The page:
NEW YORK -- No sooner did Francisco Lindor’s present reality turn to New York than the conversation surrounding him shifted to the future. The Mets may have completed a blockbuster trade to acquire Lindor on Thursday, but he is under contract for merely one more season. For the deal to
NEW YORK -- No sooner did Francisco Lindor’s present reality turn to New York than the conversation surrounding him shifted to the future. The Mets may have completed a blockbuster trade to acquire Lindor on Thursday, but he is under contract for merely one more season. For the deal to provide maximum value, the Mets will need to find a way to extend his deal.
It is a conversation familiar to Lindor, who attempted to negotiate an extension with the Indians multiple times (most recently, just last year). Cleveland couldn’t offer the resources necessary to lock up a player of Lindor’s caliber, so it traded him instead. But the Mets, with owner Steve Cohen in place, can offer more.
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Such talk is sure to dominate the first few weeks of Lindor’s Mets tenure, as it did throughout Lindor’s introductory press conference on Monday. With the caveat that he has not begun any conversations yet, Lindor said he is willing to negotiate with his new team -- provided the terms are right.
“I’m excited to be with the Mets organization,” Lindor said. “I’m not against a long-term [commitment]. I’m not against it. It just has to make sense for both sides. … We’ll see what happens. I’m excited. Just like every fan out there, I’m extremely excited for this new chapter.”
Were Lindor not due to reach free agency next winter, the Indians never would have traded their generational star. Reality forced them to; Cleveland attempted to negotiate an extension with Lindor as far back as 2017, when he was coming off his first All-Star season as a 22-year-old. The Indians tried again in '20, when Lindor was 26 and fully established as one of the game’s brightest stars, most complete hitters, slickest fielders and foremost ambassadors. Nicknamed “Mr. Smile,” Lindor hit .288/.347/.493 over his first five seasons, with four All-Star appearances.
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Those types of attributes make a player expensive -- particularly in a marketplace that recently saw perennial MVP candidates Mookie Betts and Manny Machado ink $365 million and $300 million contracts, respectively. Unable to offer Lindor something in that neighborhood, the Indians instead traded him and Carlos Carrasco to the Mets for a package of Amed Rosario, Andrés Giménez and two prospects.
Now, Lindor’s new employers feel an obligation to at least try to secure him to a long-term deal. If they succeed, they’ll make him the face of their franchise for the next decade or more. If not, New York will have given up four young players for two to three years of Carrasco and one of Lindor.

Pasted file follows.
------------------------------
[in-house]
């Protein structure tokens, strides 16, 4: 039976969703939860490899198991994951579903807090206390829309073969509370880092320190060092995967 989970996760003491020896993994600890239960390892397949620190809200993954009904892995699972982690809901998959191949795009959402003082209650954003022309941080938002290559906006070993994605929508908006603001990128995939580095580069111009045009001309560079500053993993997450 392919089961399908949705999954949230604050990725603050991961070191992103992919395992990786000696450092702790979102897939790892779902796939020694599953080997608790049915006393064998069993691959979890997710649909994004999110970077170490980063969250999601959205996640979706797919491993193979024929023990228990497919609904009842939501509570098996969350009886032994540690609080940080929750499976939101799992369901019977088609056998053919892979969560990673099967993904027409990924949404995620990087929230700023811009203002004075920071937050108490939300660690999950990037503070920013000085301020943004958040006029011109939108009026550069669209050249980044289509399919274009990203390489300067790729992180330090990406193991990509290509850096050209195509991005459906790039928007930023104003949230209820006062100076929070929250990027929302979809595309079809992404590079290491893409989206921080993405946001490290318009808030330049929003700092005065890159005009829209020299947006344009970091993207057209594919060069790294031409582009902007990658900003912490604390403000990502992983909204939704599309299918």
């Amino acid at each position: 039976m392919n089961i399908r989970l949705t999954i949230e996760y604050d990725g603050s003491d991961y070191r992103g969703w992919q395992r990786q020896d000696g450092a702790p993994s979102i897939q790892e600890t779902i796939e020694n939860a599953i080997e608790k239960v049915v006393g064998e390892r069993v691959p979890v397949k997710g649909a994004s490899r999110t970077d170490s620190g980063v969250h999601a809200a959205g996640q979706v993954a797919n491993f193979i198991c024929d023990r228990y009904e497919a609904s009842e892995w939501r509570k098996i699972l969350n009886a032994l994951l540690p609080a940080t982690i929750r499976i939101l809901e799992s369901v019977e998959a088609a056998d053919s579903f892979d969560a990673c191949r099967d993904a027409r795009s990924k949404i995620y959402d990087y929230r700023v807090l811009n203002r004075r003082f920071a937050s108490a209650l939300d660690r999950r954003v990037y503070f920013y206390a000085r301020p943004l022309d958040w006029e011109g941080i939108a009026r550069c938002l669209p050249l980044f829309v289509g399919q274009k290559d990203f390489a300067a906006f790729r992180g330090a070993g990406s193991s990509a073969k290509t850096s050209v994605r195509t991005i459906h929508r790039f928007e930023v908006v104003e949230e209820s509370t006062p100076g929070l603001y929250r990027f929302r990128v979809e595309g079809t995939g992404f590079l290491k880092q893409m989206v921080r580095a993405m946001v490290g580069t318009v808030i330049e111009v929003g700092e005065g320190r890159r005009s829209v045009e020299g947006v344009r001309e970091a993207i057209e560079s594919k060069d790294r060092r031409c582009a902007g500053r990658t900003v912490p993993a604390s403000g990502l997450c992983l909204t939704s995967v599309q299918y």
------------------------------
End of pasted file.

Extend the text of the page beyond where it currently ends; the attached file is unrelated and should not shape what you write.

“We acquired Francisco because of his present ability and the possibility that he could be a Met long term,” Mets president Sandy Alderson said after completing the trade. “There’s no guarantee of that. It’s something that we will approach in the next few weeks.”
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Already, Lindor has spoken to both Alderson and Cohen, though those were simple introductory calls; no one has addressed the money issue just yet. Lindor is still trying to grow acclimated to his new organization, fielding additional messages from Mets coaches and players including Michael Conforto, Edwin Díaz, James McCann and Tomás Nido, the latter of whom he played alongside as a child in Puerto Rico. Lindor is curious about New York, which he called “one of the most fun cities in the world” and “a great city for my little girl to grow in.” Asked about his top priority upon arriving in his new home, Lindor quipped, “I love pizza, so I’ll probably eat some pizza.”
A New Yorker already? If nothing else, it’s clear that Lindor favors the idea of growing roots. He attempted to do so in Cleveland, but the price did not suit him. He’s open to doing so in Queens.
“I have never said, ‘I can’t wait to get to free agency,’" Lindor noted, “because for me, that was always so far ahead.”
Now it’s less than a year away, providing incentive for imminent negotiations. Lindor does not intend to discuss financials past a certain point in Spring Training, giving the Mets roughly two months to complete a deal. If they can, it would almost certainly shatter the largest commitment New York has ever made, to David Wright for $138 million in 2012.
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Under Cohen, the Mets are open to bigger and bolder things. Lindor is warm to the idea, as well. For this newlywed couple, a new contract may only be a matter of time.
“We’ll see what happens,” Lindor said. “I live life day by day, so I’m extremely excited to be in this situation. I’m happy to be with the Mets. I will miss Cleveland, but I’m excited. I’m excited for a new chapter in my life.”
Anthony DiComo has covered the Mets for MLB.com since 2007. Follow him on Twitter @AnthonyDiComo, Instagram and Facebook.